Family, history and modern-day ills intersect in ‘Kingdoms of Savannah’

Moth founder George Dawes Green explores the ugly underbelly of his home state.

“The Kingdoms of Savannah” is George Dawes Green’s probing and evocative novel about a deeply dysfunctional Savannah family who band together to stop a murderer and unwittingly encounter a tangle of corruption. Green draws as much from the city’s checkered history as its modern underbelly to construct this refreshingly humanistic, character-driven examination of power, class and social hierarchy.

The largest slave auction on American soil took place in 1859 at the Ten Broeck Race Course, two miles west of downtown Savannah. For two days rain poured from the sky while 436 enslaved men, women and children were separated from their families and sold in what became known as “The Weeping Time.”

Charles Lamar is the historical figure who owned Ten Broeck. He’s also the forefather of the fictional Musgrove family — the modern-day characters Green has placed at the center of “Kingdoms of Savannah.”

Their reigning matriarch, Morgana Musgrove, has spent a lifetime burning bridges, and her four adult children want nothing to do with her. But the love of her adult granddaughter, Jaqueline “Jaq” Walker, coupled with Morgana’s position of influence in Savannah’s society, ensure she maintains a firm grasp on her social relevance in their tight-knit community.

The image of Morgana’s world — colonial mansions lining cobblestone avenues languishing in the shade of weeping Spanish moss — conjures a familiar, Southern gothic type of “kingdom” in Savannah. As Green hones in on the diverse populations that comprise the city’s fabric, he reveals a different kind of “kingdom” by diving into Savannah’s homeless encampments. Morgana’s youngest son, Ransom Musgrove, has rejected society’s expectations and disappeared into the anonymity of living unhoused. The meat of Green’s story unfolds at the intersection of Ransom’s and Morgana’s worlds.

Sitting in the center of their crossroads is Jaq, the shining star of the family, the bridge that unites Morgana with her children and — through the movie Jaq is making for her film school application — ties a plethora of Savannah residents to each other. Jaq’s movie is “sort of a documentary and sort of fiction. It’s kind of a love letter to Savannah. All about the strange souls who inhabit this city,” and filming it puts her in contact with residents from all walks of life.

Jaq becomes concerned that one of her film subjects, “Stony,” is missing. Nobody has seen her since the night Jaq filmed her — the same night their mutual friend was murdered. Jaq believes the events are related and that the businessman accused of the murder knows Stony’s whereabouts. When Morgana sets out to prove the man’s innocence, a massive rift erupts between the two women.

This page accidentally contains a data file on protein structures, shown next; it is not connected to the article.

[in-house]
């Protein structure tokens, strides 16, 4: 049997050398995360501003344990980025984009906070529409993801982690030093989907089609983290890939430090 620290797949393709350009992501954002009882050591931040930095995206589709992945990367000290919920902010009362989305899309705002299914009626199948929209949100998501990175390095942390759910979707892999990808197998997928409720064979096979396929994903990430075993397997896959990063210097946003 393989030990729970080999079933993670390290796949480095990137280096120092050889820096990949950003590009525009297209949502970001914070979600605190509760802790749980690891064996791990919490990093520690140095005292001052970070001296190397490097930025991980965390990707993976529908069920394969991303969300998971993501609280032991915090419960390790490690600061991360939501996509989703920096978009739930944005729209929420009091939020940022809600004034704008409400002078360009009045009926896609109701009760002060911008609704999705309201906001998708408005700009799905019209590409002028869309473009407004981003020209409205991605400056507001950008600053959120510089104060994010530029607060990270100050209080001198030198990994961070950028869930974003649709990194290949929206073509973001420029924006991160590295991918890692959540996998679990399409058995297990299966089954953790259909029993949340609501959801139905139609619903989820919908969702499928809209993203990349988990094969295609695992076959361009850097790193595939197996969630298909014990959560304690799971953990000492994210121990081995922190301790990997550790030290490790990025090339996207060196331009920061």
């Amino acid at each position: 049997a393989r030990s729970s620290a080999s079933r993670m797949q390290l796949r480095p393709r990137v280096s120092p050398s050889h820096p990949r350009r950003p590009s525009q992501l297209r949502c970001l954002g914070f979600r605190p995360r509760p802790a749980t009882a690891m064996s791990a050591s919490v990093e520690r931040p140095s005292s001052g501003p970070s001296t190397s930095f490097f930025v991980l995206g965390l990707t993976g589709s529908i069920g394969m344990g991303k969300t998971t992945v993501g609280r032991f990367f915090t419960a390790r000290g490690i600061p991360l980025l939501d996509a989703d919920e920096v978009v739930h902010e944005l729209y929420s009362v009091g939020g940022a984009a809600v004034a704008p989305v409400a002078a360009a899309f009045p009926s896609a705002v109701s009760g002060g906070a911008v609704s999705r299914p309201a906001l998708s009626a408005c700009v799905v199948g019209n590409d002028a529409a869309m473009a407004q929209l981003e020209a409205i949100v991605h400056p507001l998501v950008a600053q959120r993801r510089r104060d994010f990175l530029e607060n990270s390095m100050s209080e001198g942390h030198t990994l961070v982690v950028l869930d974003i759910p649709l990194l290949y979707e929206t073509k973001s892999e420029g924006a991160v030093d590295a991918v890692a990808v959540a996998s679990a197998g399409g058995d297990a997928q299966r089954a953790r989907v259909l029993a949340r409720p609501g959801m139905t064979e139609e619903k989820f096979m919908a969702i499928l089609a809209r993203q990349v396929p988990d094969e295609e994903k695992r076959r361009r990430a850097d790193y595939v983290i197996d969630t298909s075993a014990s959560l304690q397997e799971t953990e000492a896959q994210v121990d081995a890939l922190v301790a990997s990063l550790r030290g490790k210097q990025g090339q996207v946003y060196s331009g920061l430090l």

In the hands of a lesser author, Morgana could have been an easy trope to hate. She’s an emotionally abusive boozer, a relic of bygone times who in her younger years was known to breathe “arabesques of gin into the room” and, after growing “tired of tormenting everyone else, then she would draw her youngest into her sights, and set to work on him.”

But Green doesn’t create one-dimensional characters. Instead, he constructs a multifaceted and layered woman who in her later years fiercely loves her offspring, displays enigmatic psychic tendencies and uses her privilege to uncover lost truths. Morgana, like her beloved Savannah, has evolved. The dignity she displays in meeting each day with her head held high, knowing she has created a significant amount of her family’s emotional trauma, serves as an apology conveyed not by word but by deed.

Still, her behavior is frequently over the top and draws the ire of her children. Upon learning a piece of art in her home is tainted from the 1859 slave auction, Morgana destroys the $30,000 family heirloom. Flawlessly encapsulating her duality, Green is ambiguous as to whether Morgana’s motivation is rooted in her shame or in outrage born from her love for her granddaughter who is Black.

Green presses his finger on the bruise of a modern conundrum facing many American families; what do they do with the legacy of slave ownership? Especially when the family now includes members who are racially diverse? Instead of offering an answer, he leaves the discomfort lying there festering and exposed.

As Morgana tries to prove the innocence of the man accused of murder, Jaq becomes convinced her film footage of Stony provides a clue about where she’s gone. In the video, Stony proclaims that she lives in a kingdom with the King’s soldiers, “the only free people to ever live in the state of Georgia.” In truth, Stony migrates between encampments. Jaq initially perceives Stony’s declaration as nonsense, but it takes on new meaning in the face of her continued absence.

Green takes special care with his portrayal of unhoused people in this narrative. They are not exploited to prove a point or provide social context. They are integral, individual members of society who are worthy of love and protection. Stony is an archaeologist. Ransom is licensed to practice law. They are veterans and musicians and people with backstories who have sought obscurity over security for a variety of complicated reasons.

In a final nod to Savannah’s complex past, Green resurrects bits of history about an unconfirmed forgotten “kingdom” — a secret encampment on an island deep in the Savannah River swamps, where enslaved men who fought for the British in the Revolutionary War lived free.

Now there are members of the community who don’t want this history unearthed. But why? The Musgrove family must decide if they are willing to unite with Morgana to figure it out — regardless of whose truth may be right.


“The Kingdoms of Savannah”

by George Dawes Green

Celadon Books

304 pages, $27.99